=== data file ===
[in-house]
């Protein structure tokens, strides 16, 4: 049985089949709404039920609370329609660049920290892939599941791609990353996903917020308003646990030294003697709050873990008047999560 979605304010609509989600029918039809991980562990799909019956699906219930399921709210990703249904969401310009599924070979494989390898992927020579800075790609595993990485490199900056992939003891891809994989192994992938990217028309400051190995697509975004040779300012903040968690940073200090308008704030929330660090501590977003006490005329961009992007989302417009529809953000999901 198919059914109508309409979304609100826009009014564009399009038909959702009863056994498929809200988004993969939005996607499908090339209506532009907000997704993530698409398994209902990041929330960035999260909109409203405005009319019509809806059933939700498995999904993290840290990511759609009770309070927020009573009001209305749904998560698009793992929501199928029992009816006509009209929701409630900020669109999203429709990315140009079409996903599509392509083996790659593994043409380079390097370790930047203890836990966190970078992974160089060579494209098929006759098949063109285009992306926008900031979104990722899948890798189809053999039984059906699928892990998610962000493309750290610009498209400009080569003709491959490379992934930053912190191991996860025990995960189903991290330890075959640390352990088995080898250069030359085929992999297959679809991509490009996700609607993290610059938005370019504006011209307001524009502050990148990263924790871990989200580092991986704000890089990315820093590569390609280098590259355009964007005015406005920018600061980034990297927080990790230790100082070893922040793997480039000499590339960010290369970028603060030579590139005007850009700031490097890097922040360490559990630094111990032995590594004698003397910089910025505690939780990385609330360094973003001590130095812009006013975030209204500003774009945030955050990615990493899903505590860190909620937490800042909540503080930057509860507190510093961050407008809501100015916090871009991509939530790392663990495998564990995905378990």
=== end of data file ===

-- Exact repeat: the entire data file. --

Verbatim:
[in-house]
């Protein structure tokens, strides 16, 4: 049985089949709404039920609370329609660049920290892939599941791609990353996903917020308003646990030294003697709050873990008047999560 979605304010609509989600029918039809991980562990799909019956699906219930399921709210990703249904969401310009599924070979494989390898992927020579800075790609595993990485490199900056992939003891891809994989192994992938990217028309400051190995697509975004040779300012903040968690940073200090308008704030929330660090501590977003006490005329961009992007989302417009529809953000999901 198919059914109508309409979304609100826009009014564009399009038909959702009863056994498929809200988004993969939005996607499908090339209506532009907000997704993530698409398994209902990041929330960035999260909109409203405005009319019509809806059933939700498995999904993290840290990511759609009770309070927020009573009001209305749904998560698009793992929501199928029992009816006509009209929701409630900020669109999203429709990315140009079409996903599509392509083996790659593994043409380079390097370790930047203890836990966190970078992974160089060579494209098929006759098949063109285009992306926008900031979104990722899948890798189809053999039984059906699928892990998610962000493309750290610009498209400009080569003709491959490379992934930053912190191991996860025990995960189903991290330890075959640390352990088995080898250069030359085929992999297959679809991509490009996700609607993290610059938005370019504006011209307001524009502050990148990263924790871990989200580092991986704000890089990315820093590569390609280098590259355009964007005015406005920018600061980034990297927080990790230790100082070893922040793997480039000499590339960010290369970028603060030579590139005007850009700031490097890097922040360490559990630094111990032995590594004698003397910089910025505690939780990385609330360094973003001590130095812009006013975030209204500003774009945030955050990615990493899903505590860190909620937490800042909540503080930057509860507190510093961050407008809501100015916090871009991509939530790392663990495998564990995905378990």